Broadly, these standards can be divided into two groups: high-level and low-level. The high-level APIs focus on ease of programming with effective performance portability across multiple hardware architectures. In contrast, low-level APIs provide direct, explicit access to hardware resources for maximum flexibility and control. It is important that each project understand which level of API will best suit their development needs. Also, often the high-level APIs will use lower-level APIs in their implementation.

Let’s take a look at some of these Khronos standards in more detail.

SYCL: C++ single-source heterogeneous programming

SYCL (pronounced ‘sickle’) uses C++ template libraries to dispatch selected parts of a standard ISO C++ application to offload processors. SYCL enables complex C++ machine learning frameworks and libraries to be compiled and accelerated to performance levels that in many cases outperform hand-tuned code. By default, SYCL is implemented over the lower-level OpenCL standard API, feeding code for acceleration into OpenCL and the remaining host code through the system’s default CPU compiler.

SYCL splits a standard C++ application into CPU and OpenCL-accelerated code

There are an increasing number of SYCL implementations, some of which use proprietary back-ends, such as Nvidia’s Cuda for accelerated code. Significantly, Intel’s new OneAPI initiative contains a parallel C++ compiler called DPC++ that is a conformant SYCL implementation over OpenCL.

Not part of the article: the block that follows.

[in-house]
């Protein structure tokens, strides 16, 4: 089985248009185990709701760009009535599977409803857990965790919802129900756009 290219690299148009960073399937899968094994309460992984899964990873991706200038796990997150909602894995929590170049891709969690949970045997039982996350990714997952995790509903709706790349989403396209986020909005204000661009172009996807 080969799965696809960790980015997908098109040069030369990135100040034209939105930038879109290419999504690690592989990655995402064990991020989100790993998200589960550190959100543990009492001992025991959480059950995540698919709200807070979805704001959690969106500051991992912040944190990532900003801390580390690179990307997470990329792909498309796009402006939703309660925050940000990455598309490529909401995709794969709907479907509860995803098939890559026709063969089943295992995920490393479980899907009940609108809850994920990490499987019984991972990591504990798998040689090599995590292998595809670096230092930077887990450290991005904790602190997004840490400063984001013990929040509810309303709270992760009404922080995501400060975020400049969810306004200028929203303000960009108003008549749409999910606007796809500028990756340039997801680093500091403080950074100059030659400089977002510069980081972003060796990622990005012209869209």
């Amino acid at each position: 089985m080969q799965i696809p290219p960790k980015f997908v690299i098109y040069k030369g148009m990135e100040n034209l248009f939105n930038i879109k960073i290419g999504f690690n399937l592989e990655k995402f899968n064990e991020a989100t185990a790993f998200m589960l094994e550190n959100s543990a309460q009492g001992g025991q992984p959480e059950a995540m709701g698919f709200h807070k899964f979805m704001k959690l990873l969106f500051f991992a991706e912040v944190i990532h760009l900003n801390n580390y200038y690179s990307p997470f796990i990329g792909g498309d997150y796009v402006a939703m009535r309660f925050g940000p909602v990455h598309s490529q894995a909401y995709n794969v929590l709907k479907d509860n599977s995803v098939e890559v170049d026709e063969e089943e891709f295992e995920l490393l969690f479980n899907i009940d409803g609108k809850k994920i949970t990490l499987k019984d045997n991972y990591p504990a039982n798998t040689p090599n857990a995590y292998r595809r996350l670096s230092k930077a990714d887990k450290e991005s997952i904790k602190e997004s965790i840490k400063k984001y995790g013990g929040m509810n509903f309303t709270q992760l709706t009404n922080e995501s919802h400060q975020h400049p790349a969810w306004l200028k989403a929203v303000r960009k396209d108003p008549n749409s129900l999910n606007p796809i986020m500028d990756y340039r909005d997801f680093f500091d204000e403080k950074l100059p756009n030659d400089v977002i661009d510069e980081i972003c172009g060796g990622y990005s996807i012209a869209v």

Neural network exchange format

There are dozens of neural network training frameworks in use today including Torch, Caffe, TensorFlow, Theano, Chainer, Caffe2, PyTorch, MXNet and many more – and all use proprietary formats to describe their trained networks. There are also dozens, maybe even hundreds, of embedded inferencing processors hitting the market. Forcing that many hardware vendors to understand and import so many formats is a classic fragmentation problem that can be solved with an open standard.

The neural network exchange format enables streamline ingestion of trained networks by inferencing accelerators

The neural network exchange format (NNEF) is targeted at providing an effective bridge between the worlds of network training and inferencing silicon. Khronos’ multi-company governance model gives the hardware community a strong voice on how the format evolves in a way that meets the needs of companies developing processor toolchains and frameworks, often in safety critical markets.

NNEF is not the industry’s only neural network exchange format; ONNX is an open source project founded by Facebook and Microsoft and is a widely adopted format that is primarily focused on the interchange of networks between training frameworks. NNEF and ONNX are complementary as ONNX tracks rapid changes in training innovations and the machine learning research community, while NNEF is targeted at embedded inferencing hardware vendors that need a format with a more considered roadmap evolution. Khronos has initiated a growing open source tools ecosystem around NNEF, including importers and exporters from key frameworks and a model zoo to enable hardware developers to test their inferencing solutions.

OpenVX: portable accelerated vision processing